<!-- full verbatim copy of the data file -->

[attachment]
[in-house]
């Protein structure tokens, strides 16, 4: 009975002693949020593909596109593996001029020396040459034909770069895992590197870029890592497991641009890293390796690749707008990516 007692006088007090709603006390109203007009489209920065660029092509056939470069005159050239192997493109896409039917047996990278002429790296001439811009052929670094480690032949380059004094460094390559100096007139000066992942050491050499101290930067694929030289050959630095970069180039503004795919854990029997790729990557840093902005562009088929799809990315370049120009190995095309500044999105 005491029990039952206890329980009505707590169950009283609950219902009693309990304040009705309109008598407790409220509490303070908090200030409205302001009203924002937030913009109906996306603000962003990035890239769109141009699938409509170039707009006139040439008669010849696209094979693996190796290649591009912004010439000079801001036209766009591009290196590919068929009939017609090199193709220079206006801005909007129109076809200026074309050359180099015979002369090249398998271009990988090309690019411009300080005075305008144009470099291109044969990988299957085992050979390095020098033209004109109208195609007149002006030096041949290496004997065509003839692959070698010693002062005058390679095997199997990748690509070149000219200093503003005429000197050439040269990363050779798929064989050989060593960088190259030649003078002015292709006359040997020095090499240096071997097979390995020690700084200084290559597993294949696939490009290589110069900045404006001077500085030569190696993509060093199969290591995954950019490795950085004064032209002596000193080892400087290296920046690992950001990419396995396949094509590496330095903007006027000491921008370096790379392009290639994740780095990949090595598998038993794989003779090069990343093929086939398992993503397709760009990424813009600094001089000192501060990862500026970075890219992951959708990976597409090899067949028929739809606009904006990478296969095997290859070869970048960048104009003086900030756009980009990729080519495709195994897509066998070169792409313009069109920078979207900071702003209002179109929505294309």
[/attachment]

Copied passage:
[in-house]
């Protein structure tokens, strides 16, 4: 009975002693949020593909596109593996001029020396040459034909770069895992590197870029890592497991641009890293390796690749707008990516 007692006088007090709603006390109203007009489209920065660029092509056939470069005159050239192997493109896409039917047996990278002429790296001439811009052929670094480690032949380059004094460094390559100096007139000066992942050491050499101290930067694929030289050959630095970069180039503004795919854990029997790729990557840093902005562009088929799809990315370049120009190995095309500044999105 005491029990039952206890329980009505707590169950009283609950219902009693309990304040009705309109008598407790409220509490303070908090200030409205302001009203924002937030913009109906996306603000962003990035890239769109141009699938409509170039707009006139040439008669010849696209094979693996190796290649591009912004010439000079801001036209766009591009290196590919068929009939017609090199193709220079206006801005909007129109076809200026074309050359180099015979002369090249398998271009990988090309690019411009300080005075305008144009470099291109044969990988299957085992050979390095020098033209004109109208195609007149002006030096041949290496004997065509003839692959070698010693002062005058390679095997199997990748690509070149000219200093503003005429000197050439040269990363050779798929064989050989060593960088190259030649003078002015292709006359040997020095090499240096071997097979390995020690700084200084290559597993294949696939490009290589110069900045404006001077500085030569190696993509060093199969290591995954950019490795950085004064032209002596000193080892400087290296920046690992950001990419396995396949094509590496330095903007006027000491921008370096790379392009290639994740780095990949090595598998038993794989003779090069990343093929086939398992993503397709760009990424813009600094001089000192501060990862500026970075890219992951959708990976597409090899067949028929739809606009904006990478296969095997290859070869970048960048104009003086900030756009980009990729080519495709195994897509066998070169792409313009069109920078979207900071702003209002179109929505294309």